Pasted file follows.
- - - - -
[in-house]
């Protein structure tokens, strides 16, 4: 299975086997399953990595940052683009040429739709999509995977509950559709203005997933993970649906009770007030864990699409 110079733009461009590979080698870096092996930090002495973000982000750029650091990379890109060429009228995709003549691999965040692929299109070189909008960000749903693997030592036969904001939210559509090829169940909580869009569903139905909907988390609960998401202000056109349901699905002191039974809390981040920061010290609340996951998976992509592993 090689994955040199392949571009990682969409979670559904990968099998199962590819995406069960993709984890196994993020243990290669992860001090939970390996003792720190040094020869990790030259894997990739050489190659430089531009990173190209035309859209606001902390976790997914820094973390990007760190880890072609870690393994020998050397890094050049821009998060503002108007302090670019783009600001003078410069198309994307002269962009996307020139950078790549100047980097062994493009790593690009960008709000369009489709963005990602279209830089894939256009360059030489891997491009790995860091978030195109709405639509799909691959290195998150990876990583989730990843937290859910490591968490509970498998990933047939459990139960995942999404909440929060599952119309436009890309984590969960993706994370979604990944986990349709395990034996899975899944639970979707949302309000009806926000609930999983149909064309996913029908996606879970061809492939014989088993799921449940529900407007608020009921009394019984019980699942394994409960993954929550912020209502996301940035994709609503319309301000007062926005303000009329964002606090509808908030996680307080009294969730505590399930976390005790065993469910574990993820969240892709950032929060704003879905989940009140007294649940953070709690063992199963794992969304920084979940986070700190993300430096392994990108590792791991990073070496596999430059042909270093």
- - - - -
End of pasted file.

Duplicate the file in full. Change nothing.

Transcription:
[in-house]
């Protein structure tokens, strides 16, 4: 299975086997399953990595940052683009040429739709999509995977509950559709203005997933993970649906009770007030864990699409 110079733009461009590979080698870096092996930090002495973000982000750029650091990379890109060429009228995709003549691999965040692929299109070189909008960000749903693997030592036969904001939210559509090829169940909580869009569903139905909907988390609960998401202000056109349901699905002191039974809390981040920061010290609340996951998976992509592993 090689994955040199392949571009990682969409979670559904990968099998199962590819995406069960993709984890196994993020243990290669992860001090939970390996003792720190040094020869990790030259894997990739050489190659430089531009990173190209035309859209606001902390976790997914820094973390990007760190880890072609870690393994020998050397890094050049821009998060503002108007302090670019783009600001003078410069198309994307002269962009996307020139950078790549100047980097062994493009790593690009960008709000369009489709963005990602279209830089894939256009360059030489891997491009790995860091978030195109709405639509799909691959290195998150990876990583989730990843937290859910490591968490509970498998990933047939459990139960995942999404909440929060599952119309436009890309984590969960993706994370979604990944986990349709395990034996899975899944639970979707949302309000009806926000609930999983149909064309996913029908996606879970061809492939014989088993799921449940529900407007608020009921009394019984019980699942394994409960993954929550912020209502996301940035994709609503319309301000007062926005303000009329964002606090509808908030996680307080009294969730505590399930976390005790065993469910574990993820969240892709950032929060704003879905989940009140007294649940953070709690063992199963794992969304920084979940986070700190993300430096392994990108590792791991990073070496596999430059042909270093």